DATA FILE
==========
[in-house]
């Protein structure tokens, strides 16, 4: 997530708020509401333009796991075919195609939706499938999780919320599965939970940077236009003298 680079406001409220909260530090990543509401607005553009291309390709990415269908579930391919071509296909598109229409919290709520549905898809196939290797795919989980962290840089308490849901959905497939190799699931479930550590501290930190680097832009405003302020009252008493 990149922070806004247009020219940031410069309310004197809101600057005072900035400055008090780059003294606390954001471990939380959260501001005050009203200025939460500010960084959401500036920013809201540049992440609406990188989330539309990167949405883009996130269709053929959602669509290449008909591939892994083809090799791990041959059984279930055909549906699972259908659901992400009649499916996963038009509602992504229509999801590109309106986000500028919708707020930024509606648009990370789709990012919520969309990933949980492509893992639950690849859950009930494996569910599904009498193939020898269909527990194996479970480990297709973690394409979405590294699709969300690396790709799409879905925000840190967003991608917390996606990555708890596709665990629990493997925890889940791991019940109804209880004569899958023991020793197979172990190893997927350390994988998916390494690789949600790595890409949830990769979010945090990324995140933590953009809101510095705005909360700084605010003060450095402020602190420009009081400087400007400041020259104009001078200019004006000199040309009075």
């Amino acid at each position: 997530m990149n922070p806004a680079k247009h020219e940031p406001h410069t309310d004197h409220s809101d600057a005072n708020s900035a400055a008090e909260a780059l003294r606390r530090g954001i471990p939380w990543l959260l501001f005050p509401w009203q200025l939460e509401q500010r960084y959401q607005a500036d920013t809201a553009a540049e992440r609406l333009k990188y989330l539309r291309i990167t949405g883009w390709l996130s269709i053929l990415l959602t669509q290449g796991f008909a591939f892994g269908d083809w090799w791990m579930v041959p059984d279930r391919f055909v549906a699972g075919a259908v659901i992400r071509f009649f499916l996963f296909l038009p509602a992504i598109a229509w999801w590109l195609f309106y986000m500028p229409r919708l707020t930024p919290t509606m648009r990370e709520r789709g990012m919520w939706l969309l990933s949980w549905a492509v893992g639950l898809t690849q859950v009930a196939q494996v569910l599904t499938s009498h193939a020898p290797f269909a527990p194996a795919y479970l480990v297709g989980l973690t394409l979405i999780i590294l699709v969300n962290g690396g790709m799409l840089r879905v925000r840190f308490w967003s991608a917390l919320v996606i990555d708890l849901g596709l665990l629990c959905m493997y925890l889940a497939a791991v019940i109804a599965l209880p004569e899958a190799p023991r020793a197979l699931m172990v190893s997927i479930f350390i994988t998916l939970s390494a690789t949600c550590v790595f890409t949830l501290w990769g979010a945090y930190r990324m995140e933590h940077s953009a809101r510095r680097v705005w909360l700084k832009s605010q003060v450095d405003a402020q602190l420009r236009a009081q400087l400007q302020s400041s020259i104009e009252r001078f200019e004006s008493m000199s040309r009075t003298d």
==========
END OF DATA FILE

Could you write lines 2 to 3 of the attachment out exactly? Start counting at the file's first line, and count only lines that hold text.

């Protein structure tokens, strides 16, 4: 997530708020509401333009796991075919195609939706499938999780919320599965939970940077236009003298 680079406001409220909260530090990543509401607005553009291309390709990415269908579930391919071509296909598109229409919290709520549905898809196939290797795919989980962290840089308490849901959905497939190799699931479930550590501290930190680097832009405003302020009252008493 990149922070806004247009020219940031410069309310004197809101600057005072900035400055008090780059003294606390954001471990939380959260501001005050009203200025939460500010960084959401500036920013809201540049992440609406990188989330539309990167949405883009996130269709053929959602669509290449008909591939892994083809090799791990041959059984279930055909549906699972259908659901992400009649499916996963038009509602992504229509999801590109309106986000500028919708707020930024509606648009990370789709990012919520969309990933949980492509893992639950690849859950009930494996569910599904009498193939020898269909527990194996479970480990297709973690394409979405590294699709969300690396790709799409879905925000840190967003991608917390996606990555708890596709665990629990493997925890889940791991019940109804209880004569899958023991020793197979172990190893997927350390994988998916390494690789949600790595890409949830990769979010945090990324995140933590953009809101510095705005909360700084605010003060450095402020602190420009009081400087400007400041020259104009001078200019004006000199040309009075």
């Amino acid at each position: 997530m990149n922070p806004a680079k247009h020219e940031p406001h410069t309310d004197h409220s809101d600057a005072n708020s900035a400055a008090e909260a780059l003294r606390r530090g954001i471990p939380w990543l959260l501001f005050p509401w009203q200025l939460e509401q500010r960084y959401q607005a500036d920013t809201a553009a540049e992440r609406l333009k990188y989330l539309r291309i990167t949405g883009w390709l996130s269709i053929l990415l959602t669509q290449g796991f008909a591939f892994g269908d083809w090799w791990m579930v041959p059984d279930r391919f055909v549906a699972g075919a259908v659901i992400r071509f009649f499916l996963f296909l038009p509602a992504i598109a229509w999801w590109l195609f309106y986000m500028p229409r919708l707020t930024p919290t509606m648009r990370e709520r789709g990012m919520w939706l969309l990933s949980w549905a492509v893992g639950l898809t690849q859950v009930a196939q494996v569910l599904t499938s009498h193939a020898p290797f269909a527990p194996a795919y479970l480990v297709g989980l973690t394409l979405i999780i590294l699709v969300n962290g690396g790709m799409l840089r879905v925000r840190f308490w967003s991608a917390l919320v996606i990555d708890l849901g596709l665990l629990c959905m493997y925890l889940a497939a791991v019940i109804a599965l209880p004569e899958a190799p023991r020793a197979l699931m172990v190893s997927i479930f350390i994988t998916l939970s390494a690789t949600c550590v790595f890409t949830l501290w990769g979010a945090y930190r990324m995140e933590h940077s953009a809101r510095r680097v705005w909360l700084k832009s605010q003060v450095d405003a402020q602190l420009r236009a009081q400087l400007q302020s400041s020259i104009e009252r001078f200019e004006s008493m000199s040309r009075t003298d």